Another study cited in the review, as supporting risks for stillbirths four times greater among ‘obese’ women compared to ‘normal’ weight women, had been published in the American Journal of Public Health. In this study, epidemiologists at the University of Washington in Seattle, gathered birth certificates from 1992-1996. Maternal weights have been recorded on birth certificates in Washington State since 1992, but the Washington authors noted that “it is unclear what proportion of the weight entries were from a prepregnancy visit and what proportion were self-reported at the time of delivery.” The birth certificates also have a check-box format which the authors used to collect demographic characteristics, pregnancy complications, procedures and the condition of the baby. Self-reported heights were obtained from State drivers’ license records and the authors calculated the women’s BMIs using this self-reported data from two sources. This is a case of data being used for medical research that wasn’t designed to be accurate for such purposes, which lends a cautionary note.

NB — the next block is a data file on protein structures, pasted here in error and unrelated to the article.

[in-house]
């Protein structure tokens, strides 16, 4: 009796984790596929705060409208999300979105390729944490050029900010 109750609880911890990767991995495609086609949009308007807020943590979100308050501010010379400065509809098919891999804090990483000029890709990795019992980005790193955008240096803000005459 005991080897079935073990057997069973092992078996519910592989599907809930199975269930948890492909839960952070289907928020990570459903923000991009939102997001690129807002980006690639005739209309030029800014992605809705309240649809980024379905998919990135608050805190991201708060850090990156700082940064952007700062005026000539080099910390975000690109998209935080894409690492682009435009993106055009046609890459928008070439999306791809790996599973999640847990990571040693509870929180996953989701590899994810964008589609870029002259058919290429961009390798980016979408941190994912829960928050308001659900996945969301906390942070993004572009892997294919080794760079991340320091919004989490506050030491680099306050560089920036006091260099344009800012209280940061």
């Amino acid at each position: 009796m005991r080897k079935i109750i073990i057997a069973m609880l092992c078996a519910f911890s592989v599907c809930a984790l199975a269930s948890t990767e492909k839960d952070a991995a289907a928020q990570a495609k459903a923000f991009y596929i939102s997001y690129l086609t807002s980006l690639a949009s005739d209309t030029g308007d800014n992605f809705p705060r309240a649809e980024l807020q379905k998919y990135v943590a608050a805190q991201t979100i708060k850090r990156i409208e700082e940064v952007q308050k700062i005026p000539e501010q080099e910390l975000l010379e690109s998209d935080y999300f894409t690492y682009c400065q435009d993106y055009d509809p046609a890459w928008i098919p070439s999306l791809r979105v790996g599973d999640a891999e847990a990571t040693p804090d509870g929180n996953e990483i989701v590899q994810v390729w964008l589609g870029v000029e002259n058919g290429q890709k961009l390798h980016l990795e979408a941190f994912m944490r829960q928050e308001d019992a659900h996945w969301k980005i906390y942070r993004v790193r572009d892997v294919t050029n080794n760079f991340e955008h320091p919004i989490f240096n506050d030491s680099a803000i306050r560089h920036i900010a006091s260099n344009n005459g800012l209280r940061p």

Here again, the authors reported correlations as odds ratios. Despite all of this, however, the researchers were unable to find any correlations with adverse pregnancy health outcomes that were tenable and beyond what might appear by chance. And concerning stillbirths? As the authors said: “We were unable to include fetal death as an outcome because the birth certificate database includes only live births... we were unable to assess the risk of fetal death in relation to maternal BMI.” So, this study cited in the Australian review didn’t support its assertion of a higher risk for stillbirths.